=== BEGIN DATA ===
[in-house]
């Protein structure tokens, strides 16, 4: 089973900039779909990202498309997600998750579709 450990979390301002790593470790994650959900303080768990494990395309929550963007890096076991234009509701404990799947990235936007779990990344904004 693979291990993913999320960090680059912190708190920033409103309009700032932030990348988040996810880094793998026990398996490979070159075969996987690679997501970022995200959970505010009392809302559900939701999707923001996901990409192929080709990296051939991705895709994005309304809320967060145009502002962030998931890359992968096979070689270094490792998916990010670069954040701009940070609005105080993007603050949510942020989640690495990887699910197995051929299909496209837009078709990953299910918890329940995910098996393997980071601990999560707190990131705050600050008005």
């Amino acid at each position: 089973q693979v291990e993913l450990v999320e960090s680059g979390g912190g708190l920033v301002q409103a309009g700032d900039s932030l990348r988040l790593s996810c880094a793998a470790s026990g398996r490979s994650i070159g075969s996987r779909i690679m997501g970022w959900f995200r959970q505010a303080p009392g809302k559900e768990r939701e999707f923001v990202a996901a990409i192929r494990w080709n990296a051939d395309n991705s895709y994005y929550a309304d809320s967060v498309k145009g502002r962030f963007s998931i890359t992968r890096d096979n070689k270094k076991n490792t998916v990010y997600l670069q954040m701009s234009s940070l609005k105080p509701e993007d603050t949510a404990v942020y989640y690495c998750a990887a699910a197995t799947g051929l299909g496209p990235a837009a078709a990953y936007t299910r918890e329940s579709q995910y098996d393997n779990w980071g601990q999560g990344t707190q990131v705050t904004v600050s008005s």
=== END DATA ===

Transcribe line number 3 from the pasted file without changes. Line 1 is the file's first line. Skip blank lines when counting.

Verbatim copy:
């Amino acid at each position: 089973q693979v291990e993913l450990v999320e960090s680059g979390g912190g708190l920033v301002q409103a309009g700032d900039s932030l990348r988040l790593s996810c880094a793998a470790s026990g398996r490979s994650i070159g075969s996987r779909i690679m997501g970022w959900f995200r959970q505010a303080p009392g809302k559900e768990r939701e999707f923001v990202a996901a990409i192929r494990w080709n990296a051939d395309n991705s895709y994005y929550a309304d809320s967060v498309k145009g502002r962030f963007s998931i890359t992968r890096d096979n070689k270094k076991n490792t998916v990010y997600l670069q954040m701009s234009s940070l609005k105080p509701e993007d603050t949510a404990v942020y989640y690495c998750a990887a699910a197995t799947g051929l299909g496209p990235a837009a078709a990953y936007t299910r918890e329940s579709q995910y098996d393997n779990w980071g601990q999560g990344t707190q990131v705050t904004v600050s008005s």